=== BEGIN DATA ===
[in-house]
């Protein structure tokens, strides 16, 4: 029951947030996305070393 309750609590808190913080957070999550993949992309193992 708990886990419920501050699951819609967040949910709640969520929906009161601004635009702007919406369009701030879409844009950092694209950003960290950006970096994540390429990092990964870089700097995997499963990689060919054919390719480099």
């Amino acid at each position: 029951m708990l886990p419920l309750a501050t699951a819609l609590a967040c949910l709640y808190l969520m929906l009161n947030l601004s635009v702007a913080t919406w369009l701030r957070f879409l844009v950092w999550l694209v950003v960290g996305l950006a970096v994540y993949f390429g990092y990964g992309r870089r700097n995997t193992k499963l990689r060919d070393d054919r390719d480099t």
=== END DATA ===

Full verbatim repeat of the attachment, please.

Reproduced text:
[in-house]
């Protein structure tokens, strides 16, 4: 029951947030996305070393 309750609590808190913080957070999550993949992309193992 708990886990419920501050699951819609967040949910709640969520929906009161601004635009702007919406369009701030879409844009950092694209950003960290950006970096994540390429990092990964870089700097995997499963990689060919054919390719480099």
């Amino acid at each position: 029951m708990l886990p419920l309750a501050t699951a819609l609590a967040c949910l709640y808190l969520m929906l009161n947030l601004s635009v702007a913080t919406w369009l701030r957070f879409l844009v950092w999550l694209v950003v960290g996305l950006a970096v994540y993949f390429g990092y990964g992309r870089r700097n995997t193992k499963l990689r060919d070393d054919r390719d480099t």